warranting me likewise to address myself to your I HAVE received, by my noble friend, my lord lordship touching the same; I humbly pray your viscount Falkland, advertisement, as from my lord lordship to give it despatch, my age, health, and marquis, of three things; the one, that, upon his fortunes, making time to me therein precious. lordship’s motion to his Majesty, he is graciously Wherefore, if your lordship, who knoweth best what pleased to grant some degree of release of my con- the king may best do, have thought of any particular, finement. The second, that if I shall gratify your I would desire to know from your good lordship: lordship, who, my lord understandeth, are desirous otherwise I have fallen myself upon a particular, to treat with me about my house at London, with which I have related to Sir Arthur, and, I hope, will the same, his lordship will take it as well, as if it seem modest, for my help to live and subsist. As was done to bimself. The third, that his Majesty for somewhat towards the paying off my debts, which hath referred unto your lordship the consideration of are now my chief care, and without charge of the the relief of my poor estate. I have it also from king's coffers, I will not now trouble your lordship; other part, yet by such, as have taken it immedi- but purposing to be at Chiswick, where I have taken ately from my lord marquis, that your lordship hath a house, within this sevennight, I hope to wait upon done me to the king very good offices. My lord, I your lordship, and to gather some violets in your am much bounden to you: wherefore if you shall be garden, and will then impart unto you, if I have pleased to send Sir Arthur Ingram, who formerly thought of any thing of that nature for my good. moved me in it for your lordship, to treat farther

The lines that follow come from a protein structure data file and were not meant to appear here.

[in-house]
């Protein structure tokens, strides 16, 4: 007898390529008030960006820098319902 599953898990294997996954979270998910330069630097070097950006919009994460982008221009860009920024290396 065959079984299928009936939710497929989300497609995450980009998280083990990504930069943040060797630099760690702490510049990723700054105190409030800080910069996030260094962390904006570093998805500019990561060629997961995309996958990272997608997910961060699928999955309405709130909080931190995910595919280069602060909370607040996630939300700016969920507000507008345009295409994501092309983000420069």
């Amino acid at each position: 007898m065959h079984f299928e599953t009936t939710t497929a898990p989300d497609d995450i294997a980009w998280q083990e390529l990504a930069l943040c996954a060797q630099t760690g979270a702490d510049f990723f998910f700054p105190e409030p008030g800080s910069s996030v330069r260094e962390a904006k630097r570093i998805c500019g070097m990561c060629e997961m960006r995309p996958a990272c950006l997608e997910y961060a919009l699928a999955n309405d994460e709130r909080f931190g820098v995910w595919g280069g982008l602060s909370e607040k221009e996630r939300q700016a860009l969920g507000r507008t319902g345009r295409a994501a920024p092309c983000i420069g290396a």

So I ever rest, &c. with me, I shall let your lordship see how affectionately I am desirous to pleasure your lordship after my lord of Buckingham.

Appointed lord deputy of Ireland, September 8, 1622. from Gorhambury, 20th of March, 1621-2, thanks his Majesty + Lionel, Lord Cranfield.

for referring the consideration of his broken estate to his * The lord viscount St. Alban, in a letter to the king, good lord the lord treasurer.